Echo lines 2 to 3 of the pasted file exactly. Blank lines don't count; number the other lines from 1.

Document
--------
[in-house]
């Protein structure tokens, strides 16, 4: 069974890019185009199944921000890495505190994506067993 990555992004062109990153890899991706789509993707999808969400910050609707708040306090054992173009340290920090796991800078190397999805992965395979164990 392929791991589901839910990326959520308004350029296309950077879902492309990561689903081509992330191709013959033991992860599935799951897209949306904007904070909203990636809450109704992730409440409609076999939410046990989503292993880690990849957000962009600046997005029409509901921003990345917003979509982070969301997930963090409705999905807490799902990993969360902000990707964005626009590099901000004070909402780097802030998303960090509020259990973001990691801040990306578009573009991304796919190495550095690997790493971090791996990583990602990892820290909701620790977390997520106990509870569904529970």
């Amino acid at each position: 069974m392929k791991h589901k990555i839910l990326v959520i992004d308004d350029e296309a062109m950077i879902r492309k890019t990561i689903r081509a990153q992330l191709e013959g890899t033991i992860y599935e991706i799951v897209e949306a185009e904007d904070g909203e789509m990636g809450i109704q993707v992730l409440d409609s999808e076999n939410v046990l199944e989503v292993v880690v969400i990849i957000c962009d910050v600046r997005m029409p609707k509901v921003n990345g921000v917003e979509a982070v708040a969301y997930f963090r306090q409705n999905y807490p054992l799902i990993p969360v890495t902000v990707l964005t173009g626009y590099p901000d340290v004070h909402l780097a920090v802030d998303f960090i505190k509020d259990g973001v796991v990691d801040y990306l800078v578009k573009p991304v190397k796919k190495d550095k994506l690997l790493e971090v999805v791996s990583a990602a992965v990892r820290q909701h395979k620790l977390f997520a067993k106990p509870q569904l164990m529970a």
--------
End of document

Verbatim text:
């Protein structure tokens, strides 16, 4: 069974890019185009199944921000890495505190994506067993 990555992004062109990153890899991706789509993707999808969400910050609707708040306090054992173009340290920090796991800078190397999805992965395979164990 392929791991589901839910990326959520308004350029296309950077879902492309990561689903081509992330191709013959033991992860599935799951897209949306904007904070909203990636809450109704992730409440409609076999939410046990989503292993880690990849957000962009600046997005029409509901921003990345917003979509982070969301997930963090409705999905807490799902990993969360902000990707964005626009590099901000004070909402780097802030998303960090509020259990973001990691801040990306578009573009991304796919190495550095690997790493971090791996990583990602990892820290909701620790977390997520106990509870569904529970």
């Amino acid at each position: 069974m392929k791991h589901k990555i839910l990326v959520i992004d308004d350029e296309a062109m950077i879902r492309k890019t990561i689903r081509a990153q992330l191709e013959g890899t033991i992860y599935e991706i799951v897209e949306a185009e904007d904070g909203e789509m990636g809450i109704q993707v992730l409440d409609s999808e076999n939410v046990l199944e989503v292993v880690v969400i990849i957000c962009d910050v600046r997005m029409p609707k509901v921003n990345g921000v917003e979509a982070v708040a969301y997930f963090r306090q409705n999905y807490p054992l799902i990993p969360v890495t902000v990707l964005t173009g626009y590099p901000d340290v004070h909402l780097a920090v802030d998303f960090i505190k509020d259990g973001v796991v990691d801040y990306l800078v578009k573009p991304v190397k796919k190495d550095k994506l690997l790493e971090v999805v791996s990583a990602a992965v990892r820290q909701h395979k620790l977390f997520a067993k106990p509870q569904l164990m529970a």